A new study published in the journal Proceedings of the Royal Society B by the teams of Dr. Gregory West (Assistant Professor at the Université de Montréal) and Dr. Véronique Bohbot (Douglas Institute researcher and associate Professor at McGill University and the Douglas Research Institute of the CIUSSS de l’Ouest-de-l’Île de Montréal) shows that while video game players (VGPs) exhibit more efficient visual attention abilities, they are also much more likely to use navigation strategies that rely on the brain’s reward system (the caudate nucleus) and not the brain’s spatial memory system (the hippocampus). Past research has shown that people who use caudate nucleus-dependent navigation strategies have decreased grey matter and lower functional brain activity in the hippocampus.
Public lecture: Perspectives on bilingualism: From birth to aging Living in a city with many languages, we are often confronted with personal debates about what are the best decisions to make for our children and for ourselves. Have you wondered when is the optimal time and in what way to introduce a second language to your child, or whether raising a child in a bilingual environment can create confusion? Have you heard that being bilingual might slow down cognitive decline in aging and provide a buffer against neurodegenerative disease?
The Montreal Neurological Institute and Hospital – The Neuro at McGill University and the MUHC has Canada’s oldest MS clinic but is always innovating - striving for progress and better treatments for patients. What’s new in MS at The Neuro
An international team of scientists has discovered what amounts to a molecular reset button for our internal body clock. Their findings reveal a potential target to treat a range of disorders, from sleep disturbances to other behavioral, cognitive, and metabolic abnormalities, commonly associated with jet lag, shift work and exposure to light at night, as well as with neuropsychiatric conditions such as depression and autism.
The brain is a privileged organ in the body. So vital to life, the brain is protected from alterations elsewhere in the body by a highly regulated gateway known as the blood-brain barrier, which allows only selected molecules to pass through.
Dancing the Argentine tango could have potential benefits for people at certain stages in the development of Parkinson’s disease (PD), according to findings in a new study by researchers at the Montreal Neurological Institute and Hospital -The Neuro, McGill University and the Research Institute of the McGill University Health Centre.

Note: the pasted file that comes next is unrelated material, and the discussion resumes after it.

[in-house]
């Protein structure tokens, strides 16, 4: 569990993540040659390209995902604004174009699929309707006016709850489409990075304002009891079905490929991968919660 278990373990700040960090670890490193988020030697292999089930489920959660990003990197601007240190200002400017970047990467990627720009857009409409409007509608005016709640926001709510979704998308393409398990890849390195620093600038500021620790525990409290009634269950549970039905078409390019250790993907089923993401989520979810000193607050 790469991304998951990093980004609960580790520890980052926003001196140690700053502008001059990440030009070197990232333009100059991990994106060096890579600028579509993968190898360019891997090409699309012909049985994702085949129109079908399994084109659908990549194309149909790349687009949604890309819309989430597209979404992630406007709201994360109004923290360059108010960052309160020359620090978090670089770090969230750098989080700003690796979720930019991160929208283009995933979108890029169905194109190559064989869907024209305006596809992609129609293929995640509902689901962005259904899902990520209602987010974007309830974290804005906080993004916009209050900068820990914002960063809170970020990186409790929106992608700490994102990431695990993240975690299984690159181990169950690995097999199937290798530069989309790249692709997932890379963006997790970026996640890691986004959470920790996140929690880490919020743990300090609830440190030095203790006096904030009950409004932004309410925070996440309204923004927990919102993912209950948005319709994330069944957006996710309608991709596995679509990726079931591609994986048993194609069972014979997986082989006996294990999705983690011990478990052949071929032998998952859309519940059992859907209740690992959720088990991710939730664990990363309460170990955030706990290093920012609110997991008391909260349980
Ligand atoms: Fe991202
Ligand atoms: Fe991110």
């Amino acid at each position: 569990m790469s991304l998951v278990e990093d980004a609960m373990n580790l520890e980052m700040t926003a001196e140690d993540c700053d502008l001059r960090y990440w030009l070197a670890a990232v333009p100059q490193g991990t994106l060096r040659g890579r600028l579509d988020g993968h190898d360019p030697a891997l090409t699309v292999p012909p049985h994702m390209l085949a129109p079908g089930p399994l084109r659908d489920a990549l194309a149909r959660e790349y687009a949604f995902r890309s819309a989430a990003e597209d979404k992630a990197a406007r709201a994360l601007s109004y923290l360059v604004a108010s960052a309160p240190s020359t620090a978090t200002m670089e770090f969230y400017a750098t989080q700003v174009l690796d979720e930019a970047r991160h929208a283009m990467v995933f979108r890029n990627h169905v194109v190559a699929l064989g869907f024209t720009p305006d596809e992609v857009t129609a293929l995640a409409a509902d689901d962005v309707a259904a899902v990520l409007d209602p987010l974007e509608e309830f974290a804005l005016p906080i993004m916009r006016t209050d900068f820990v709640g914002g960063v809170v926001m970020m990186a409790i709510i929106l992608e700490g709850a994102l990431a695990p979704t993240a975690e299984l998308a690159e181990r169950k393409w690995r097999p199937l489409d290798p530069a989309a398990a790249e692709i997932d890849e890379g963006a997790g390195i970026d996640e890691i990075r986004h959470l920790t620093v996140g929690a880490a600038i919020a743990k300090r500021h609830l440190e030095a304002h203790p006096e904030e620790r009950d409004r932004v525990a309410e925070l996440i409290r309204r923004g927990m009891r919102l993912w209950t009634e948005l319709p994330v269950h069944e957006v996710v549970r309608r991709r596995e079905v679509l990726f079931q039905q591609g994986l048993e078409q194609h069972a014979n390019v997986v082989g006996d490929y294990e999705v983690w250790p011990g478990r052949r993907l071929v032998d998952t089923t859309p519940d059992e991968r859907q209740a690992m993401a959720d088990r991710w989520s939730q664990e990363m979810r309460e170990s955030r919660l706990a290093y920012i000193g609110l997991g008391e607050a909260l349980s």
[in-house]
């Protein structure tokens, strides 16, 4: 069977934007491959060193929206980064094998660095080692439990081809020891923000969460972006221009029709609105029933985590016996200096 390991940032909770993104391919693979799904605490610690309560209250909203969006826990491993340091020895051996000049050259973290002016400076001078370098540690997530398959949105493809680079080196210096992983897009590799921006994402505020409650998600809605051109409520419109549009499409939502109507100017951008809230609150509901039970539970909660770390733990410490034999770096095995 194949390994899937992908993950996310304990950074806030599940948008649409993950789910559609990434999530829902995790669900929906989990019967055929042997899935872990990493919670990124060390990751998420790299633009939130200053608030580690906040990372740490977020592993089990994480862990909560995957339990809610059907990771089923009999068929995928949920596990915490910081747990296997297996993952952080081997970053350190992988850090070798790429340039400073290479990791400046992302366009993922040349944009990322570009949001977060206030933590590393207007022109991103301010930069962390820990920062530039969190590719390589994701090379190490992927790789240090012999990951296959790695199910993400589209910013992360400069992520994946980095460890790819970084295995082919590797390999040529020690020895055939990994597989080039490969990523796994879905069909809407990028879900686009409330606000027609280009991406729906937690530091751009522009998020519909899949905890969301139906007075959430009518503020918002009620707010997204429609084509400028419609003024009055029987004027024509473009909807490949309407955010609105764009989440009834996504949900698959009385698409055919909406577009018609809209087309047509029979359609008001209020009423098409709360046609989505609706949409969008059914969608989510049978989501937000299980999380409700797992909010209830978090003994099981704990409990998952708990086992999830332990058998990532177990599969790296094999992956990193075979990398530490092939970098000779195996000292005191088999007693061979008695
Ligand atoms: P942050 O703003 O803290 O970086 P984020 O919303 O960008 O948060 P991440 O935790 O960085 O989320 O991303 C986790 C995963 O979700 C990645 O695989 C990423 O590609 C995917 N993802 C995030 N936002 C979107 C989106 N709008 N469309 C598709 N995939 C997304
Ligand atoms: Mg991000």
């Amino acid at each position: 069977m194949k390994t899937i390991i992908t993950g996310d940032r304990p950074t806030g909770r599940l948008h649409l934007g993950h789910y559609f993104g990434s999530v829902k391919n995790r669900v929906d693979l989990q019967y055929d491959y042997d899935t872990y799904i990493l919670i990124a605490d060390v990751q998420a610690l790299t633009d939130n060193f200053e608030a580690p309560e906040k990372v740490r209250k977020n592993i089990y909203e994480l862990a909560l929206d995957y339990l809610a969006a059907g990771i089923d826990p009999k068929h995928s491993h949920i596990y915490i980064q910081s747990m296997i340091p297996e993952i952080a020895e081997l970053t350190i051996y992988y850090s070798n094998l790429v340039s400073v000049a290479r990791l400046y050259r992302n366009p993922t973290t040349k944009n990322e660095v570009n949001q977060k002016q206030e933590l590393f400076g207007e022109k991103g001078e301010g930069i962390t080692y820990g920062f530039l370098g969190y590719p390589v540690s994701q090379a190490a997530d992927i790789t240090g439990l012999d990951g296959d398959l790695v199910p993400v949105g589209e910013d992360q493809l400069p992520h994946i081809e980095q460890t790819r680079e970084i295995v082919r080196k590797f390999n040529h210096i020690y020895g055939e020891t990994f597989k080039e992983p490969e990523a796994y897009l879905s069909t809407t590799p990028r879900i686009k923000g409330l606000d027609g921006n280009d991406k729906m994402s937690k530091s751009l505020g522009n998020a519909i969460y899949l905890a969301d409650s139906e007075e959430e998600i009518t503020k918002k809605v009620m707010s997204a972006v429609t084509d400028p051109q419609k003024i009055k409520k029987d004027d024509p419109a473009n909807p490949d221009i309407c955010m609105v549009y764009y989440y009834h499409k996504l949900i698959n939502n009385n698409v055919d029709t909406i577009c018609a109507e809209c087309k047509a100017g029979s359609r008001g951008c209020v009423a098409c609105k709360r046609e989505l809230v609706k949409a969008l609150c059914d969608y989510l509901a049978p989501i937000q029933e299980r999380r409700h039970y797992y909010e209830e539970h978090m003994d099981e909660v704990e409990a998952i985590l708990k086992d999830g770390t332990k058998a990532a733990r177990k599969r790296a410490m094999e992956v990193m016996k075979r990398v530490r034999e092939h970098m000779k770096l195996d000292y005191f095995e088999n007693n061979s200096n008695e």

New study puts 40 patients through 12-week course Dancing the Argentine tango could have potential benefits for people at certain stages in the development of Parkinson’s disease (PD), according to findings in a new study by researchers at the Montreal Neurological Institute and Hospital -The Neuro, McGill University and the Research Institute of the McGill University Health Centre. The study looked at changes in patients’ motor abilities following a 12-week tango course, and is also the first study to assess the effect that tango has on non-motor symptoms.
The Montreal Neurological Institute and Hospital - The Neuro, McGill University and the McGill University Health Centre, is at the forefront of Parkinson’s research and clinical care. Parkinson’s patients are seen at The Neuro’s Movement Disorders Clinic and the Montreal General Hospital. Approximately 100,000 Canadians have Parkinson’s disease. The Neuro to introduce experimental drug treatment
$1 M gift from Mr. J. Sebastian van Berkom launches translational research into neurological disease A patient’s very own skin cells may hold the key to new treatments and even cures for devastating neurological diseases. A generous $1 million donation from Mr. J. Sebastian van Berkom, and critical partnerships with Brain Canada, Laval University, Marigold Foundation and the FRQS-Réseau Parkinson Quebec are driving an innovative, iPSC (induced pluripotent stem cell) research platform that will transform research into Parkinson’s and other neurological diseases.
Twenty-two students from four Montreal area high schools will assemble at the Montreal Neurological Institute and Hospital – The Neuro at McGill University on April 2nd to be quizzed about synapses, axons and other cerebral facts in the international contest known as the Brain Bee. The winner will go on to the Canadian National Brain Bee at McMaster University in Hamilton, ON. The national winner travels to Australia for the International Brain Bee.
The Neuro has been at the forefront of epilepsy treatment and research for over half a century. The “Montreal Procedure” developed by Dr. Wilder Penfield and colleagues revolutionized the surgical treatment for epilepsy, allowing thousands of patients to start new lives free of seizures. The use of electroencephalography (EEG) and magnetic resonance imaging (MRI) for the study and treatment of epilepsy was pioneered at The Neuro.
Brain activation study helps to diagnose concussions in children and youths
Montreal Neurological Institute scientists discover a new mechanism driving spread of cancer A protein commonly found in human cells could be an important switch that activates cancer cell metastasis, according to a new study by researchers at the Montreal Neurological Institute and Hospital - The Neuro at McGill University and the MUHC. The finding focuses attention on a biological mechanism that until now was largely overlooked. The discovery of the protein’s effect significantly expands our understanding of epithelial cancers such as breast and lung cancer.